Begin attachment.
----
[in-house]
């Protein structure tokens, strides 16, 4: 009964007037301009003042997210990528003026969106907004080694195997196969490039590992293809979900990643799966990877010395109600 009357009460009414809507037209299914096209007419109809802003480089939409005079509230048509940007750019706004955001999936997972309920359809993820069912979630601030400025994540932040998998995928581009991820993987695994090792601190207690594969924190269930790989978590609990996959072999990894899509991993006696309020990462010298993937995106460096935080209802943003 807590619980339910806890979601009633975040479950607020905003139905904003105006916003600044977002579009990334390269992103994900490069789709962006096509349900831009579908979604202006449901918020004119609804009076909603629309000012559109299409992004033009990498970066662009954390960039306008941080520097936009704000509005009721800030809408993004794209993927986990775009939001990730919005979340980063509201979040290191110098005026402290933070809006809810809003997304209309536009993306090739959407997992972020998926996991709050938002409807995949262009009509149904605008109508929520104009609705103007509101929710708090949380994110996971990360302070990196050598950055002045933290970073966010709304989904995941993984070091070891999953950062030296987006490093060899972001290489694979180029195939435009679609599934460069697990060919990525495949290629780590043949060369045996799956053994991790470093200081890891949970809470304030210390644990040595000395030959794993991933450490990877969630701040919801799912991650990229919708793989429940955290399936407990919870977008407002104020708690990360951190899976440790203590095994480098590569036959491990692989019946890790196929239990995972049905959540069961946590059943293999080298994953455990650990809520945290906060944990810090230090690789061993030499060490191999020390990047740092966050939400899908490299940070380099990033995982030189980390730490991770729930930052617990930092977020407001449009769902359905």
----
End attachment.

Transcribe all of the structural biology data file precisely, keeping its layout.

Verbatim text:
[in-house]
């Protein structure tokens, strides 16, 4: 009964007037301009003042997210990528003026969106907004080694195997196969490039590992293809979900990643799966990877010395109600 009357009460009414809507037209299914096209007419109809802003480089939409005079509230048509940007750019706004955001999936997972309920359809993820069912979630601030400025994540932040998998995928581009991820993987695994090792601190207690594969924190269930790989978590609990996959072999990894899509991993006696309020990462010298993937995106460096935080209802943003 807590619980339910806890979601009633975040479950607020905003139905904003105006916003600044977002579009990334390269992103994900490069789709962006096509349900831009579908979604202006449901918020004119609804009076909603629309000012559109299409992004033009990498970066662009954390960039306008941080520097936009704000509005009721800030809408993004794209993927986990775009939001990730919005979340980063509201979040290191110098005026402290933070809006809810809003997304209309536009993306090739959407997992972020998926996991709050938002409807995949262009009509149904605008109508929520104009609705103007509101929710708090949380994110996971990360302070990196050598950055002045933290970073966010709304989904995941993984070091070891999953950062030296987006490093060899972001290489694979180029195939435009679609599934460069697990060919990525495949290629780590043949060369045996799956053994991790470093200081890891949970809470304030210390644990040595000395030959794993991933450490990877969630701040919801799912991650990229919708793989429940955290399936407990919870977008407002104020708690990360951190899976440790203590095994480098590569036959491990692989019946890790196929239990995972049905959540069961946590059943293999080298994953455990650990809520945290906060944990810090230090690789061993030499060490191999020390990047740092966050939400899908490299940070380099990033995982030189980390730490991770729930930052617990930092977020407001449009769902359905």